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My US friends might ask “What’s doing a car boot?”

Well, it’s where you pack the boot of your car on a Saturday night with as much tat as you can find, and then set your alarm to go off at 05:10 hrs on the following Sunday morning in order to stand in a cold, muddy field from 07:30 hrs with about fifty other like minded souls in order to sell said tat.   The bit about setting your alarm for 05:10 hrs isn’t funny, as I came to realise last Sunday.

My daughters-in-law are prolific car booters.  I’ve never discovered just why my eldest daughter-in-law always has so much tat to sell.  Where is it all coming from?  She usually makes quite a bit of money every time too.  After finally clearing out my mother’s flat and being left with a mountain of tat, she suggested adding Dot’s tat to my own tat and joining her for a car booting session, and she knew just the one to go to – the Sunday market at Woolpit.

Woolpit Sunday market has been going for years, certainly for as long as we’ve lived in Suffolk.  The tat stretches far and wide across the aforesaid muddy field every Sunday morning, and if it’s a nice day then vultures start arriving from 07:00 hrs in order to buy up the best tat before somebody else takes it.  Sam and I had so much tat that we had to pay £14 for two cars to enter the field.  I fervently hoped that we’d soon sell all of it and make a grand profit.

The weather was a bit cold and overcast, but otherwise dry.  I trundled my car across the field and parked next to Sam and Kelly’s cars.  Before we had turned off our engines the vultures were flapping around all three of our cars, shouting through the windows and asking what we’d got.  I had some of the grandchildren’s outgrown toys in a Fortnum and Mason’s wicker basket that we’d been given several years back.  One chap asked how much for the basket.  I shouted back that it wasn’t for sale, just the toys inside.

We set up tables with our tat, and the vultures starting picking it over.  Quite a few of them wanted our Fortnum and Mason wicker basket, and Sam suggested selling it for £100. The sight of a group of vultures around our tables sent other vultures racing over to see what they were missing.  We were surrounded; this was a good start!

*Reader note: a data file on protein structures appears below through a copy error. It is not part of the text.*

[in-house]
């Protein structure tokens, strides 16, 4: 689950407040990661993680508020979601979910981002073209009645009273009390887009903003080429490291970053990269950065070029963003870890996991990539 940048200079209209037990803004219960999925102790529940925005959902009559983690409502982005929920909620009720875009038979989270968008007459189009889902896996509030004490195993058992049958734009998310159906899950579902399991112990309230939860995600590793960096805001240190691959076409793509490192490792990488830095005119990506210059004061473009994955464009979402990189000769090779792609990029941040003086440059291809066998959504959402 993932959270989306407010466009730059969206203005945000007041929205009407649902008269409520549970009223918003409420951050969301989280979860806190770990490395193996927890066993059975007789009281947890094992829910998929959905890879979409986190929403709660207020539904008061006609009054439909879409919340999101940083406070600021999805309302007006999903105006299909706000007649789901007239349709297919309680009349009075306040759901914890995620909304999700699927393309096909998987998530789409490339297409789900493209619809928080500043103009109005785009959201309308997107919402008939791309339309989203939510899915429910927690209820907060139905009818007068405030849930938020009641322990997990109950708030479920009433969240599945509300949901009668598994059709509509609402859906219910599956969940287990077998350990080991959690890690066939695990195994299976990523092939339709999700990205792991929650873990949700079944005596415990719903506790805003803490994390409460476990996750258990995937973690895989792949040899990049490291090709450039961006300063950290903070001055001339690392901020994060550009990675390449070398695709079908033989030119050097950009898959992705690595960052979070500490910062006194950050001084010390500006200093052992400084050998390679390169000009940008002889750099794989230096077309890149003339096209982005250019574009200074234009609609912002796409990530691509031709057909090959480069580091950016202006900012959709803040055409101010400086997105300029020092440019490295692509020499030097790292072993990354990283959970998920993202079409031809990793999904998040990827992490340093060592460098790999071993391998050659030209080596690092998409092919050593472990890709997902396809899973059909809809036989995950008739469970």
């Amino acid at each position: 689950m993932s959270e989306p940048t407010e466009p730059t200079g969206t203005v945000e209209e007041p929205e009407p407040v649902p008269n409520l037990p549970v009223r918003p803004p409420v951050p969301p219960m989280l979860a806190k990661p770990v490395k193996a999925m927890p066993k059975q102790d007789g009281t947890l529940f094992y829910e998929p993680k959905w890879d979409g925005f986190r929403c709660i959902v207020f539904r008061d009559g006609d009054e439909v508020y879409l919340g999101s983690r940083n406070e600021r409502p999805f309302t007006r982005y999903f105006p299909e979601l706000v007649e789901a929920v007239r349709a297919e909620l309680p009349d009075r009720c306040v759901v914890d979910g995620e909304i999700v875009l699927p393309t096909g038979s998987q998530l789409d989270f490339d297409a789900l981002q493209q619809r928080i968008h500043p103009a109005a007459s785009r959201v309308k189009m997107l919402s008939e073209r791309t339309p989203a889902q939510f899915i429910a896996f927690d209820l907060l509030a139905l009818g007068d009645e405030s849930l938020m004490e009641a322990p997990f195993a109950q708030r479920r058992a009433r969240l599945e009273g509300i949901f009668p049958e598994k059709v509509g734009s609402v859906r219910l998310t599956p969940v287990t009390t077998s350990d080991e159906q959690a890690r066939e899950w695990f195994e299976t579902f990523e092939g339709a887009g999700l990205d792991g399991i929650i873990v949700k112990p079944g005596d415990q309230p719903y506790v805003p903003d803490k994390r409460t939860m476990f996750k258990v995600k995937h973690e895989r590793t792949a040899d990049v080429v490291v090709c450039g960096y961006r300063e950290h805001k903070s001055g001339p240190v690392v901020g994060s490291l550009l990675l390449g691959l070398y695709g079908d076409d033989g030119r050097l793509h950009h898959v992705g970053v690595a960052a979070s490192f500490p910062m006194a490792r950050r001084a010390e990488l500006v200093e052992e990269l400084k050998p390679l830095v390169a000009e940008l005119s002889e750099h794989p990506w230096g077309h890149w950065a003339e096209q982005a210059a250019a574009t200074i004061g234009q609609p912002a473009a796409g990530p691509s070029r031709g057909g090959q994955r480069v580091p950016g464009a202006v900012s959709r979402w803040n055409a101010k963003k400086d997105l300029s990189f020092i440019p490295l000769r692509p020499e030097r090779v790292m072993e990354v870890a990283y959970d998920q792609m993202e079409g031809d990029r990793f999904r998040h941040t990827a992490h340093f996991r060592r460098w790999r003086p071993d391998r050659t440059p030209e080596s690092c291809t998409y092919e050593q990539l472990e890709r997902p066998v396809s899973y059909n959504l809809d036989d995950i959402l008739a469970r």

The morning ticked by. I felt as though I’d been up for hours, and it was only 08:15.  Kelly as usual was raking it in with her kids’ toys, books and games, but our tat wasn’t being shifted as fast.  Sam wandered off to buy a bacon roll and to look at other people’s tat, with strict instructions not to bring any of it back as we had enough of our own.  I yawned, sat in my beach chair still covered in Isle of Wight sand, and looked ever hopeful whenever a potential customer mooched along.

By 11:00 hrs everybody was packing up and I was windswept and starving hungry, as I’d eaten my breakfast at 05:45.  Kelly had made nearly £90, but Stevie with twice the amount of tat had only made £22.50 and had to bring the majority of it back home again.  Hey ho, such is life.  I worked on the assumption that it was a cold day and not many people had ventured out.  Kelly said to try again, but I think I’ll leave it until the summer!

Have you ever ‘done a car boot’? Would you do another one?  What’s a car boot sale called in the US?

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